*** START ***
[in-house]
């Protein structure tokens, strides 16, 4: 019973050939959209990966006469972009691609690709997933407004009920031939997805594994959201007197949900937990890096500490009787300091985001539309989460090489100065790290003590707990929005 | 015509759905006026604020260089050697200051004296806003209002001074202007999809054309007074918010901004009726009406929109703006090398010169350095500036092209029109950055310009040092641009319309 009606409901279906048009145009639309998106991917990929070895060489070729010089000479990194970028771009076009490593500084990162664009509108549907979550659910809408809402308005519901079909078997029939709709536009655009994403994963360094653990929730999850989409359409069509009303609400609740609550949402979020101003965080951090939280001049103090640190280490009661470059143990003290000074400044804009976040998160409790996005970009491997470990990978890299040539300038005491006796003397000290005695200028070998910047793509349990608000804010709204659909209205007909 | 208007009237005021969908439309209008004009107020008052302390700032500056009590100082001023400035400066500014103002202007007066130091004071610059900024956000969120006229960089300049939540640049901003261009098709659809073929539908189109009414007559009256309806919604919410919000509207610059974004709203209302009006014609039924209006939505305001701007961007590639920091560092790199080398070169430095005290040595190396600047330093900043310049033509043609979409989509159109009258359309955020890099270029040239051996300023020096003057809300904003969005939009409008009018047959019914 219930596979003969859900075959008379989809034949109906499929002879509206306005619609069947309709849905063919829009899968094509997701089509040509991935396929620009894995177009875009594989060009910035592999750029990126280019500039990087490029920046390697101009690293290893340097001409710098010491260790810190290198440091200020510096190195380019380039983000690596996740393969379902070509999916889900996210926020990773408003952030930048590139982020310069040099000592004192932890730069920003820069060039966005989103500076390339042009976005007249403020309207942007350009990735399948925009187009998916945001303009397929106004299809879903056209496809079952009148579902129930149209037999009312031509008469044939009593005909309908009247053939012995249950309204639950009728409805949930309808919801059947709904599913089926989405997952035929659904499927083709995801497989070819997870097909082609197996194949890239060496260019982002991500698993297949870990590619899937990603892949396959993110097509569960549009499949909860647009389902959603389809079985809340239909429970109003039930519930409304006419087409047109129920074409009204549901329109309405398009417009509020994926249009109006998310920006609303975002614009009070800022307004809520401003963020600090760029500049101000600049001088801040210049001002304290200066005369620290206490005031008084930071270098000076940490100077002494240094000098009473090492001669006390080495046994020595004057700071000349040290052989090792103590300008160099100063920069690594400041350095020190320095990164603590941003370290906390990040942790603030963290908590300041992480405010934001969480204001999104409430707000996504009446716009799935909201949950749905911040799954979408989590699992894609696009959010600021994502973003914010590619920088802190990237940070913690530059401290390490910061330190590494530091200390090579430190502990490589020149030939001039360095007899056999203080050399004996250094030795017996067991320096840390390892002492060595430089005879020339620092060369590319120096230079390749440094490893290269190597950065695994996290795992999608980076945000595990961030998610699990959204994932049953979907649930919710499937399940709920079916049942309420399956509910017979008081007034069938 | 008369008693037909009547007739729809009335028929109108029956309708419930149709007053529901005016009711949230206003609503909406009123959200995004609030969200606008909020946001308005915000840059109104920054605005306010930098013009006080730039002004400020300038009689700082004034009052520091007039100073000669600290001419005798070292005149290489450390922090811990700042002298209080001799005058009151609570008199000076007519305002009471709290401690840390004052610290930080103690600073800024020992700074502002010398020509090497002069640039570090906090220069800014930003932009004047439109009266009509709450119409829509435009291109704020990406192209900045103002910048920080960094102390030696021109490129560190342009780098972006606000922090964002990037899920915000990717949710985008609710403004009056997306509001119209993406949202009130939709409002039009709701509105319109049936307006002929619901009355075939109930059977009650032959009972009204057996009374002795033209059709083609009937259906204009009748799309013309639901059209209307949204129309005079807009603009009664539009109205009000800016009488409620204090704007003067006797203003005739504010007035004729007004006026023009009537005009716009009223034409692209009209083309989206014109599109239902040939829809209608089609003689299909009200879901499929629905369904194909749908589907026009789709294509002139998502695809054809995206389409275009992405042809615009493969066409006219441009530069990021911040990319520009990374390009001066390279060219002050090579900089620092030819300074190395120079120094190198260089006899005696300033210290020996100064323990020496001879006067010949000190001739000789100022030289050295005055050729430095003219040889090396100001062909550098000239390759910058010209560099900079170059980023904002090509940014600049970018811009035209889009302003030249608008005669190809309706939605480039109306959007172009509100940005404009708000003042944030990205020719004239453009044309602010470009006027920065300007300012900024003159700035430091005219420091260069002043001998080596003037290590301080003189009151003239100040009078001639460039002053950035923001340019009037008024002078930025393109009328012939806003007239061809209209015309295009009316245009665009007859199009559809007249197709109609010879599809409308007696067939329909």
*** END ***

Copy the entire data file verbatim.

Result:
[in-house]
């Protein structure tokens, strides 16, 4: 019973050939959209990966006469972009691609690709997933407004009920031939997805594994959201007197949900937990890096500490009787300091985001539309989460090489100065790290003590707990929005 | 015509759905006026604020260089050697200051004296806003209002001074202007999809054309007074918010901004009726009406929109703006090398010169350095500036092209029109950055310009040092641009319309 009606409901279906048009145009639309998106991917990929070895060489070729010089000479990194970028771009076009490593500084990162664009509108549907979550659910809408809402308005519901079909078997029939709709536009655009994403994963360094653990929730999850989409359409069509009303609400609740609550949402979020101003965080951090939280001049103090640190280490009661470059143990003290000074400044804009976040998160409790996005970009491997470990990978890299040539300038005491006796003397000290005695200028070998910047793509349990608000804010709204659909209205007909 | 208007009237005021969908439309209008004009107020008052302390700032500056009590100082001023400035400066500014103002202007007066130091004071610059900024956000969120006229960089300049939540640049901003261009098709659809073929539908189109009414007559009256309806919604919410919000509207610059974004709203209302009006014609039924209006939505305001701007961007590639920091560092790199080398070169430095005290040595190396600047330093900043310049033509043609979409989509159109009258359309955020890099270029040239051996300023020096003057809300904003969005939009409008009018047959019914 219930596979003969859900075959008379989809034949109906499929002879509206306005619609069947309709849905063919829009899968094509997701089509040509991935396929620009894995177009875009594989060009910035592999750029990126280019500039990087490029920046390697101009690293290893340097001409710098010491260790810190290198440091200020510096190195380019380039983000690596996740393969379902070509999916889900996210926020990773408003952030930048590139982020310069040099000592004192932890730069920003820069060039966005989103500076390339042009976005007249403020309207942007350009990735399948925009187009998916945001303009397929106004299809879903056209496809079952009148579902129930149209037999009312031509008469044939009593005909309908009247053939012995249950309204639950009728409805949930309808919801059947709904599913089926989405997952035929659904499927083709995801497989070819997870097909082609197996194949890239060496260019982002991500698993297949870990590619899937990603892949396959993110097509569960549009499949909860647009389902959603389809079985809340239909429970109003039930519930409304006419087409047109129920074409009204549901329109309405398009417009509020994926249009109006998310920006609303975002614009009070800022307004809520401003963020600090760029500049101000600049001088801040210049001002304290200066005369620290206490005031008084930071270098000076940490100077002494240094000098009473090492001669006390080495046994020595004057700071000349040290052989090792103590300008160099100063920069690594400041350095020190320095990164603590941003370290906390990040942790603030963290908590300041992480405010934001969480204001999104409430707000996504009446716009799935909201949950749905911040799954979408989590699992894609696009959010600021994502973003914010590619920088802190990237940070913690530059401290390490910061330190590494530091200390090579430190502990490589020149030939001039360095007899056999203080050399004996250094030795017996067991320096840390390892002492060595430089005879020339620092060369590319120096230079390749440094490893290269190597950065695994996290795992999608980076945000595990961030998610699990959204994932049953979907649930919710499937399940709920079916049942309420399956509910017979008081007034069938 | 008369008693037909009547007739729809009335028929109108029956309708419930149709007053529901005016009711949230206003609503909406009123959200995004609030969200606008909020946001308005915000840059109104920054605005306010930098013009006080730039002004400020300038009689700082004034009052520091007039100073000669600290001419005798070292005149290489450390922090811990700042002298209080001799005058009151609570008199000076007519305002009471709290401690840390004052610290930080103690600073800024020992700074502002010398020509090497002069640039570090906090220069800014930003932009004047439109009266009509709450119409829509435009291109704020990406192209900045103002910048920080960094102390030696021109490129560190342009780098972006606000922090964002990037899920915000990717949710985008609710403004009056997306509001119209993406949202009130939709409002039009709701509105319109049936307006002929619901009355075939109930059977009650032959009972009204057996009374002795033209059709083609009937259906204009009748799309013309639901059209209307949204129309005079807009603009009664539009109205009000800016009488409620204090704007003067006797203003005739504010007035004729007004006026023009009537005009716009009223034409692209009209083309989206014109599109239902040939829809209608089609003689299909009200879901499929629905369904194909749908589907026009789709294509002139998502695809054809995206389409275009992405042809615009493969066409006219441009530069990021911040990319520009990374390009001066390279060219002050090579900089620092030819300074190395120079120094190198260089006899005696300033210290020996100064323990020496001879006067010949000190001739000789100022030289050295005055050729430095003219040889090396100001062909550098000239390759910058010209560099900079170059980023904002090509940014600049970018811009035209889009302003030249608008005669190809309706939605480039109306959007172009509100940005404009708000003042944030990205020719004239453009044309602010470009006027920065300007300012900024003159700035430091005219420091260069002043001998080596003037290590301080003189009151003239100040009078001639460039002053950035923001340019009037008024002078930025393109009328012939806003007239061809209209015309295009009316245009665009007859199009559809007249197709109609010879599809409308007696067939329909």